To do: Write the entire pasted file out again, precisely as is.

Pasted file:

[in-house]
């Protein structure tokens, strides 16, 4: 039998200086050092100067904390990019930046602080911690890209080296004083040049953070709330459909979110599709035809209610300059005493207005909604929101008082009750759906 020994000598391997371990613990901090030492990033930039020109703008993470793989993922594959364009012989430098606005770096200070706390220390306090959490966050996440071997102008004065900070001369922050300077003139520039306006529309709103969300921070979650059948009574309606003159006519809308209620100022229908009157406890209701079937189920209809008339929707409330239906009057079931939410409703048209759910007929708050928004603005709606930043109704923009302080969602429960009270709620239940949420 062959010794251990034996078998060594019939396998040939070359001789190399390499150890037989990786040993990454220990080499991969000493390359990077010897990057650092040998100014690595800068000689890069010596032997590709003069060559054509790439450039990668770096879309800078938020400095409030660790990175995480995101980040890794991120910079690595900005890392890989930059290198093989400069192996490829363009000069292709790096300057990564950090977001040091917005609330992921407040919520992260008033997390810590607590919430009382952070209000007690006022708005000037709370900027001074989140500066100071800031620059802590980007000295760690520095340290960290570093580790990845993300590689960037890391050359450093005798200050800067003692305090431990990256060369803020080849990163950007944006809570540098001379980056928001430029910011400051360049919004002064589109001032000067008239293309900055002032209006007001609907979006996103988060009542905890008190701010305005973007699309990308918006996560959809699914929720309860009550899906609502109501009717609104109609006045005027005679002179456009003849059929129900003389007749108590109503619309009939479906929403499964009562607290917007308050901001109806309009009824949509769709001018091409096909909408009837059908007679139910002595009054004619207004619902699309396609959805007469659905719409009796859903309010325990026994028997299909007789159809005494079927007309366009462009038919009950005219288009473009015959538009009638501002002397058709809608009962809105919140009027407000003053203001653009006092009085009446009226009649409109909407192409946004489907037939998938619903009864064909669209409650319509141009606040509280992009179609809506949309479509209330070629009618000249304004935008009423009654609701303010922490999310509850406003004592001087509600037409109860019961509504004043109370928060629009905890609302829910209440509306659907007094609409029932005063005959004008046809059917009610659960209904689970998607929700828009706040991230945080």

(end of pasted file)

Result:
[in-house]
């Protein structure tokens, strides 16, 4: 039998200086050092100067904390990019930046602080911690890209080296004083040049953070709330459909979110599709035809209610300059005493207005909604929101008082009750759906 020994000598391997371990613990901090030492990033930039020109703008993470793989993922594959364009012989430098606005770096200070706390220390306090959490966050996440071997102008004065900070001369922050300077003139520039306006529309709103969300921070979650059948009574309606003159006519809308209620100022229908009157406890209701079937189920209809008339929707409330239906009057079931939410409703048209759910007929708050928004603005709606930043109704923009302080969602429960009270709620239940949420 062959010794251990034996078998060594019939396998040939070359001789190399390499150890037989990786040993990454220990080499991969000493390359990077010897990057650092040998100014690595800068000689890069010596032997590709003069060559054509790439450039990668770096879309800078938020400095409030660790990175995480995101980040890794991120910079690595900005890392890989930059290198093989400069192996490829363009000069292709790096300057990564950090977001040091917005609330992921407040919520992260008033997390810590607590919430009382952070209000007690006022708005000037709370900027001074989140500066100071800031620059802590980007000295760690520095340290960290570093580790990845993300590689960037890391050359450093005798200050800067003692305090431990990256060369803020080849990163950007944006809570540098001379980056928001430029910011400051360049919004002064589109001032000067008239293309900055002032209006007001609907979006996103988060009542905890008190701010305005973007699309990308918006996560959809699914929720309860009550899906609502109501009717609104109609006045005027005679002179456009003849059929129900003389007749108590109503619309009939479906929403499964009562607290917007308050901001109806309009009824949509769709001018091409096909909408009837059908007679139910002595009054004619207004619902699309396609959805007469659905719409009796859903309010325990026994028997299909007789159809005494079927007309366009462009038919009950005219288009473009015959538009009638501002002397058709809608009962809105919140009027407000003053203001653009006092009085009446009226009649409109909407192409946004489907037939998938619903009864064909669209409650319509141009606040509280992009179609809506949309479509209330070629009618000249304004935008009423009654609701303010922490999310509850406003004592001087509600037409109860019961509504004043109370928060629009905890609302829910209440509306659907007094609409029932005063005959004008046809059917009610659960209904689970998607929700828009706040991230945080």